On April 27, 2011, a massive tornado outbreak, considered the worst natural disaster since Hurricane Katrina, saw more than 100 tornadoes rip destruction from Louisiana through Pennsylvania, killing 346 people.
Less than a month later, on May 22, what is considered the seventh worst tornado in American history, and the 27th most violent twister in world history, tore into the center of Joplin, Mo. That EF-5 killed 162 people and caused more than $3 billion in property damage.
In both cases, a University of Missouri-trained meteorologist was on duty at the National Weather Service and issued weather warnings that saved countless lives.
Christina Crowe, class of 2007, was one of two forecasting meteorologists at the Huntsville, Ala. weather station on April 27 responsible for issuing 19 tornado warnings and nine tornado emergencies in a single shift.
Eric Wise, class of 2002 and weather forecaster for the National Weather Service in Springfield, Mo., was responsible for Joplin’s weather warnings when that city was struck. Like Crowe, he provided more than 20 minutes of warning time. Wise was later awarded the Operational Achievement Individual Award by the National Weather Association for his expert analysis.
Only a few dozen of these EF-4 and EF-5 tornadoes that Crowe and Wise had to deal with occur each year. The twisters can be huge – the Joplin tornado was more than a mile wide – and create winds of more than 200 mph. These winds are so fierce that people caught above ground cannot survive. Structures hit by these tornadoes explode and collapse, even killing those in their basements.
Tracking More than 30 Tornadoes
Crowe faced an enormous forecasting challenge in the April 27 tornado swarm that almost simultaneously produced more than 30 twisters over the top half of Alabama. She had to analyze each part of a fast moving and complex storm system and issue early and precise warnings as the storm developed.
“Even people who’ve lived in the area and worked at the weather service office for years hadn’t seen anything like this,” Crowe told the Times Daily newspaper in Florence, Ala.
Crowe said the characteristics of this storm were such that it was evident it could be deadly. “We input the metrics for it and generated comparisons to what we knew about this system, like the temperatures and dew point, and compared it to other, previous systems,” she said. “Everything came back off the charts, and we all knew that it could be even worse than that.”
After the storm devastated Alabama, it wrecked parts of Georgia and Virginia before it dissipated. There were more than 210 dead in Alabama. Huntsville had no electrical power for a week. A veteran forecaster said that in his 32 years forecasting, he had never seen as many violent tornadoes indicated on radar at one time. Officials estimated that up to 6,000 structures may have been destroyed or damaged, with an estimated financial loss of about $10 billion.
An Award Winning Forecast
Eric Wise was the forecaster on duty at the National Weather Service in Springfield, Mo., when a massive super cell thunderstorm developed over Oklahoma.
That storm later produced a mile-wide, multiple-vortex tornado that struck Joplin on an otherwise quiet Sunday afternoon. It ranks as one of Missouri's deadliest tornadoes and is likely the costliest. It was the first EF-5 tornado in Missouri since the Ruskin Heights tornado struck south of Kansas City in 1957. It is also only the second EF-5 tornado in Missouri history dating back to 1950. At least 162 people died from the tornado.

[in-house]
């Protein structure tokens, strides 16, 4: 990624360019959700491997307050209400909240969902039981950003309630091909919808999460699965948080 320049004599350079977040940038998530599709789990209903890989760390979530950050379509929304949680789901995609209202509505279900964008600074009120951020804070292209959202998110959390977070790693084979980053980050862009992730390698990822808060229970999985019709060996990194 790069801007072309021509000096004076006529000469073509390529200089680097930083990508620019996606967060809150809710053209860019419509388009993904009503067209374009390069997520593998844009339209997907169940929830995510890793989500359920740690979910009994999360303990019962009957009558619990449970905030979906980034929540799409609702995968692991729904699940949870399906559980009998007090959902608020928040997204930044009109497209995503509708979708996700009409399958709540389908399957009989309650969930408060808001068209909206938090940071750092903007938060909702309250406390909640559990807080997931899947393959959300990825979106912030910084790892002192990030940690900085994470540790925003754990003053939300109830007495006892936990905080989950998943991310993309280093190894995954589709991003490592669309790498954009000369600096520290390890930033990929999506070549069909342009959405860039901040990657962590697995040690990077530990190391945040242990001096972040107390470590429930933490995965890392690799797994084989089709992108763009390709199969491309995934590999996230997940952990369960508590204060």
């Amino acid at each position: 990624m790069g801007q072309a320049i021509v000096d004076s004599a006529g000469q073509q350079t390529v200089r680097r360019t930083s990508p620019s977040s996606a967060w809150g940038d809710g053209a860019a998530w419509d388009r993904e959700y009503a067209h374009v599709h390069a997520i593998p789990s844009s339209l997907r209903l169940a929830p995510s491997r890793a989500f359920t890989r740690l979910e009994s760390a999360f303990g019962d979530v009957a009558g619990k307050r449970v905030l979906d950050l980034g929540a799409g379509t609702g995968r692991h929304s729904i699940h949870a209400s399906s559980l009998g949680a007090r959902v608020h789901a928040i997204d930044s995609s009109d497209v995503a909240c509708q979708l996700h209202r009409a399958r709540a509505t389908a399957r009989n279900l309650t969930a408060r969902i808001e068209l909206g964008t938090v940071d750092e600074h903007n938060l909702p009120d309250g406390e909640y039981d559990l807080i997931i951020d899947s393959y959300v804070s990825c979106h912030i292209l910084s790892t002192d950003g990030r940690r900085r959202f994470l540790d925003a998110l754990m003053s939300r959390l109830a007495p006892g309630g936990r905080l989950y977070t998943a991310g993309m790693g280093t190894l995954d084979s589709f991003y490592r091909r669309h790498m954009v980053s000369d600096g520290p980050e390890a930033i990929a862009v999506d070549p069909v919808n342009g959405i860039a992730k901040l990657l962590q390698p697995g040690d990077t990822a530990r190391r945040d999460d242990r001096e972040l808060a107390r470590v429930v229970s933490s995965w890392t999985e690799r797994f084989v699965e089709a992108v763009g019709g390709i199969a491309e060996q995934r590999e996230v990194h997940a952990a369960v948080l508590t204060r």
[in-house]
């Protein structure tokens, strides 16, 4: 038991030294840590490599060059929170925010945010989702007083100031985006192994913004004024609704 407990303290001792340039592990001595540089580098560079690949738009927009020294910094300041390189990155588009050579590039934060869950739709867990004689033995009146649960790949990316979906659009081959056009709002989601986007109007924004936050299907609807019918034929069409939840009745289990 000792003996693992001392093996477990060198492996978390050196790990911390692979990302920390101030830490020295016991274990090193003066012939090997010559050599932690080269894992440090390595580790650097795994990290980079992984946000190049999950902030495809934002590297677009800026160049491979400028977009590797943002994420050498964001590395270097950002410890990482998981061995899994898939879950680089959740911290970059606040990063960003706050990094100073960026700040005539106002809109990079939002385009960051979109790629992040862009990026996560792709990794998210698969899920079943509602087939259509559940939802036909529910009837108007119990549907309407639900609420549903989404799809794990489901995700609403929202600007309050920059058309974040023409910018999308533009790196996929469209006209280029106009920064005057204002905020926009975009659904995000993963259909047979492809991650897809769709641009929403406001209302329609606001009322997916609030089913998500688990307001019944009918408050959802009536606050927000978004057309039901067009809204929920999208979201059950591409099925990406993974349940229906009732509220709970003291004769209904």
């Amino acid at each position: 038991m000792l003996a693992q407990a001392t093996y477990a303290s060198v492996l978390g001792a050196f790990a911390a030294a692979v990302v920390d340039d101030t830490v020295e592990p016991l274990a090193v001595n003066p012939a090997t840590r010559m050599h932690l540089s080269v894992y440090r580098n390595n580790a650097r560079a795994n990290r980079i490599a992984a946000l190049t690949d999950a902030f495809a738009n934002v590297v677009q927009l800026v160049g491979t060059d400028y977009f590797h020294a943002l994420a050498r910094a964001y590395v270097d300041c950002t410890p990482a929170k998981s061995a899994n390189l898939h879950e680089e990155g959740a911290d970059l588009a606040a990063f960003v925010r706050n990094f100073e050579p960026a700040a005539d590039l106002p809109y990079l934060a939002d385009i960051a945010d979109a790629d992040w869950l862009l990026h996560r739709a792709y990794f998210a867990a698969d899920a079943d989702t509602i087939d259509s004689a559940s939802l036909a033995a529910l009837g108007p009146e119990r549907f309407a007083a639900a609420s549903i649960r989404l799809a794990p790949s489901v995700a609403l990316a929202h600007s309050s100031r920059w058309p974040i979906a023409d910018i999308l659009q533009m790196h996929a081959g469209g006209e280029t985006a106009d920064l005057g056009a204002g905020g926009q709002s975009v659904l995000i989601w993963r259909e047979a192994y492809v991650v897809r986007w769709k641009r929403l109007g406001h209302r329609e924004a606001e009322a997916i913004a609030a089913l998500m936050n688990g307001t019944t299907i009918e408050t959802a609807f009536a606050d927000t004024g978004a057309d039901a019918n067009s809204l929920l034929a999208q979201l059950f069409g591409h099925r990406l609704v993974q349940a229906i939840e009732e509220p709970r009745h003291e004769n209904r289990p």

Wise issued a tornado warning for Joplin 20 minutes before the tornado formed. For that feat, the National Weather Association awarded Wise its highest honor – the Operational Achievement Individual Award. This award is presented to a meteorologist who makes a significant accurate and timely forecast for one or more significant weather events. The award was presented by the association in October at its annual convention in Birmingham, Ala., one of the places ravaged by the April 27 tornado outbreak.
“Because of Eric Wise, the people of Joplin had well over 20 minutes of lead time,” said Patrick Market, associate professor of synoptic meteorology at MU and instructor to Crowe and Wise. “We know how many people died that day, but we will never know how many lives were saved that day because of Eric’s early tornado warning.”
“Thirty years ago, it was not possible to give such warning and tell folks where and when it would hit,” said Tony Lupo, chair of MU’s soil, atmospheric science and environmental department. Lupo also trained both Crowe and Wise. “We often do that now. Despite the death toll, there is little doubt that more people would have died without the accurate and timely advance warnings that Eric and Christina provided. There was time to get the school buses off the road and for people to get into their basements or take cover. This is what weather warnings are all about.”
Meteorology and Atmospheric Science at MU
Meteorology has been taught at MU since 1948. “We’ve been part of Soil and Atmospheric Science since about 1992,” Lupo said. “We added Environmental around 2005.”
In the late ‘90s there were about 40 students in the program. Today, more than 100 students are enrolled. “I attribute the growth to issues such as climate change, severe weather and environmental concerns,” Lupo said. “Movies like Twister helped. Also, I like to think our great teaching had something to do with it.”
According to Campus Explorer, an organization matching students to their most appropriate colleges, the University of Missouri meteorology program is the sixth most popular in the nation out of 77. PhDs.org, which recommends graduate schools to students, stated that 94 percent of MU PhD graduates either obtained a job immediately after graduating or were negotiating with a specific organization.
There are three atmospheric science faculty and one instructor – Lupo; Market; Neil Fox, associate professor; and Eric Aldrich, adjunct faculty. “We’re all cut from the same cloth and that’s a key to our success,” Lupo said. “We work hard and we’re a team!”
Most MU atmospheric science students head for careers in operational meteorology – working for the National Weather Service or an aviation forecasting operation. Then, there are students, such as Abby Dryer of Springfield’s KY3 Storm Team, who want to live as a TV weather forecaster. But there are also students interested in environmental preservation, looking to focus on climate change as a climatologist, or on air quality as an environmental meteorologist.